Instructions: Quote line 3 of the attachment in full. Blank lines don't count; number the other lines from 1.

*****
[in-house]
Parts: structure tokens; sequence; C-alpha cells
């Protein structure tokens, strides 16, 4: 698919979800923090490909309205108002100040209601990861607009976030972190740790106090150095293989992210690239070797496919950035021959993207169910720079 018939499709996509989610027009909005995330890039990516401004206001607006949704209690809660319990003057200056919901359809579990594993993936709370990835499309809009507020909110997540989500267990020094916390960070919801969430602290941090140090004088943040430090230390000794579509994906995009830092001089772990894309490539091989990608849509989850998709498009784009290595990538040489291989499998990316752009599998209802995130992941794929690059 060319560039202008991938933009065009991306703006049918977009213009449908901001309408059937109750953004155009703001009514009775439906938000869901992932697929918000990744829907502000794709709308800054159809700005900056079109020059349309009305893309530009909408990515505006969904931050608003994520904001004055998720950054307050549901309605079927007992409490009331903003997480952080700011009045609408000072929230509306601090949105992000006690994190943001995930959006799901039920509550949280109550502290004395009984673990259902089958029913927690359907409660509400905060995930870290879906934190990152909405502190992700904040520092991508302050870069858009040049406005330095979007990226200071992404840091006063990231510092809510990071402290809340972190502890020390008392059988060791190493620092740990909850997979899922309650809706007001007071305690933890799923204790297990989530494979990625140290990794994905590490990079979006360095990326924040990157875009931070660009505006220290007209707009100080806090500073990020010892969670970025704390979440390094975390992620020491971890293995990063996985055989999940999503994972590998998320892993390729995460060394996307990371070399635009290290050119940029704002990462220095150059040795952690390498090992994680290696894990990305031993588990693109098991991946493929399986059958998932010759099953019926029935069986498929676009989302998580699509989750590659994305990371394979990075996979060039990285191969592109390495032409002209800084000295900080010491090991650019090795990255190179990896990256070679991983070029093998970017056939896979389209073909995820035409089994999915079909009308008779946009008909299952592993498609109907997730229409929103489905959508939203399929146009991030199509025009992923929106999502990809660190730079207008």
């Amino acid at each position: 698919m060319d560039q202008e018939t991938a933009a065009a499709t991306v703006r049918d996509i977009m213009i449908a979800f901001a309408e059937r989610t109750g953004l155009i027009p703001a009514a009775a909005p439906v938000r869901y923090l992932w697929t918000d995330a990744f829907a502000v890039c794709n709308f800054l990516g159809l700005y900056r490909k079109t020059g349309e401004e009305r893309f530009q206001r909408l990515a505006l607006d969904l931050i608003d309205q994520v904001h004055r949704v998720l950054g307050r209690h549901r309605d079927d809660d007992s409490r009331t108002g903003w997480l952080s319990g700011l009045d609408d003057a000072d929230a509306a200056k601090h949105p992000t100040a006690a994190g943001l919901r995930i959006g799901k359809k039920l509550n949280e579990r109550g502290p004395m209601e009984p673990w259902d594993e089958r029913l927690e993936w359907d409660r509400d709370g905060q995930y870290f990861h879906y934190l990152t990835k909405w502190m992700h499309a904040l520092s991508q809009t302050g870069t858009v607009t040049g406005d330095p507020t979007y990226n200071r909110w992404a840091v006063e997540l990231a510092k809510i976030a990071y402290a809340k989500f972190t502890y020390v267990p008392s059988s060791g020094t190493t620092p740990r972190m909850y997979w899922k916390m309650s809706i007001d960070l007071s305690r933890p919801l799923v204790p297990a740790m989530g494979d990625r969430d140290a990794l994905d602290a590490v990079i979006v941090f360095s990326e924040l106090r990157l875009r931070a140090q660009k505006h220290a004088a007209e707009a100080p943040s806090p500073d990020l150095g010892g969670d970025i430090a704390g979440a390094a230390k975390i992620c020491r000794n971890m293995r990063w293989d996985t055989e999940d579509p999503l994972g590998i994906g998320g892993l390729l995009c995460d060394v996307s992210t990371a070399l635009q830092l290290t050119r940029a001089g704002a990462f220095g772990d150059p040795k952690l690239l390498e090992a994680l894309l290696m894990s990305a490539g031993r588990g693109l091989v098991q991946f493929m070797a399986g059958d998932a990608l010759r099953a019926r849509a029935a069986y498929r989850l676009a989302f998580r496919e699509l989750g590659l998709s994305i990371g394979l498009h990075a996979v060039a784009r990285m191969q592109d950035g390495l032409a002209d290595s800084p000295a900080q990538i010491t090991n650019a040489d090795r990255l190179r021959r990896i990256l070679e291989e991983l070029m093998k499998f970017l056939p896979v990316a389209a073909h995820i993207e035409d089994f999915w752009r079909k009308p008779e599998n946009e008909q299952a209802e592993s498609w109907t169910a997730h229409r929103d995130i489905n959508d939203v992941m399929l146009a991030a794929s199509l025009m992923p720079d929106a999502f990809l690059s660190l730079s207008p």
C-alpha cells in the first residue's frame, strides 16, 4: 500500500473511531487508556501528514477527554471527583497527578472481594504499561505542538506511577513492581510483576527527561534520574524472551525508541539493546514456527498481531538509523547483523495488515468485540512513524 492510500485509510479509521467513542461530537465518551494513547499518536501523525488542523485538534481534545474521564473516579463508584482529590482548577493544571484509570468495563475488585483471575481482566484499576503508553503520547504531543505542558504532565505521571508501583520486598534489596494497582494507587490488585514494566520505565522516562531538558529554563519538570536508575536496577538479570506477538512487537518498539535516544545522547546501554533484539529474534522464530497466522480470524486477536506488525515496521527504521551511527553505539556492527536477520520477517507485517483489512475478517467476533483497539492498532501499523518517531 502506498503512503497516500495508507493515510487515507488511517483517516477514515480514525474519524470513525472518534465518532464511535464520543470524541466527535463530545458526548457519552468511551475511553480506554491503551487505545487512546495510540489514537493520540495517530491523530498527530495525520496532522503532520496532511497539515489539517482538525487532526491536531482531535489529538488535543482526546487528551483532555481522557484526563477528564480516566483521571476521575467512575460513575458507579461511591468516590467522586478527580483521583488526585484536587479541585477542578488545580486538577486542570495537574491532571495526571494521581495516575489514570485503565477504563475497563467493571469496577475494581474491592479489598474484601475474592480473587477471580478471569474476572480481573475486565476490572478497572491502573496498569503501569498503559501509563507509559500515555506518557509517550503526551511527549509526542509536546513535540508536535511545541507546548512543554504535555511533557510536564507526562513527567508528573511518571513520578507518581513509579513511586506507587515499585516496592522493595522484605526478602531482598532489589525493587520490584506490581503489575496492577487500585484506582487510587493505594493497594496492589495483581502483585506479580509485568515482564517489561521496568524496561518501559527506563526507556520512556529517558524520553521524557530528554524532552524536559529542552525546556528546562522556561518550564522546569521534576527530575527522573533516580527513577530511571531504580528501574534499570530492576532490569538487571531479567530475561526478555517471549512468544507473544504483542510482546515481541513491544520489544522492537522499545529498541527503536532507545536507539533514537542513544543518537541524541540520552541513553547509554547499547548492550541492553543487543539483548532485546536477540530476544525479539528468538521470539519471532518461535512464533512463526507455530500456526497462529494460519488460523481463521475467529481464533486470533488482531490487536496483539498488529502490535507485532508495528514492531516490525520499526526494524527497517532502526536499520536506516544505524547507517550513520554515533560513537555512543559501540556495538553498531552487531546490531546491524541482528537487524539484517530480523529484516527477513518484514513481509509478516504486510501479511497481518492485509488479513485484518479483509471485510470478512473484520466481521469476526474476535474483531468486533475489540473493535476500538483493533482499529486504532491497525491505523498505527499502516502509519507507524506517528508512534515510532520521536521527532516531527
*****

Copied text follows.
């Protein structure tokens, strides 16, 4: 698919979800923090490909309205108002100040209601990861607009976030972190740790106090150095293989992210690239070797496919950035021959993207169910720079 018939499709996509989610027009909005995330890039990516401004206001607006949704209690809660319990003057200056919901359809579990594993993936709370990835499309809009507020909110997540989500267990020094916390960070919801969430602290941090140090004088943040430090230390000794579509994906995009830092001089772990894309490539091989990608849509989850998709498009784009290595990538040489291989499998990316752009599998209802995130992941794929690059 060319560039202008991938933009065009991306703006049918977009213009449908901001309408059937109750953004155009703001009514009775439906938000869901992932697929918000990744829907502000794709709308800054159809700005900056079109020059349309009305893309530009909408990515505006969904931050608003994520904001004055998720950054307050549901309605079927007992409490009331903003997480952080700011009045609408000072929230509306601090949105992000006690994190943001995930959006799901039920509550949280109550502290004395009984673990259902089958029913927690359907409660509400905060995930870290879906934190990152909405502190992700904040520092991508302050870069858009040049406005330095979007990226200071992404840091006063990231510092809510990071402290809340972190502890020390008392059988060791190493620092740990909850997979899922309650809706007001007071305690933890799923204790297990989530494979990625140290990794994905590490990079979006360095990326924040990157875009931070660009505006220290007209707009100080806090500073990020010892969670970025704390979440390094975390992620020491971890293995990063996985055989999940999503994972590998998320892993390729995460060394996307990371070399635009290290050119940029704002990462220095150059040795952690390498090992994680290696894990990305031993588990693109098991991946493929399986059958998932010759099953019926029935069986498929676009989302998580699509989750590659994305990371394979990075996979060039990285191969592109390495032409002209800084000295900080010491090991650019090795990255190179990896990256070679991983070029093998970017056939896979389209073909995820035409089994999915079909009308008779946009008909299952592993498609109907997730229409929103489905959508939203399929146009991030199509025009992923929106999502990809660190730079207008």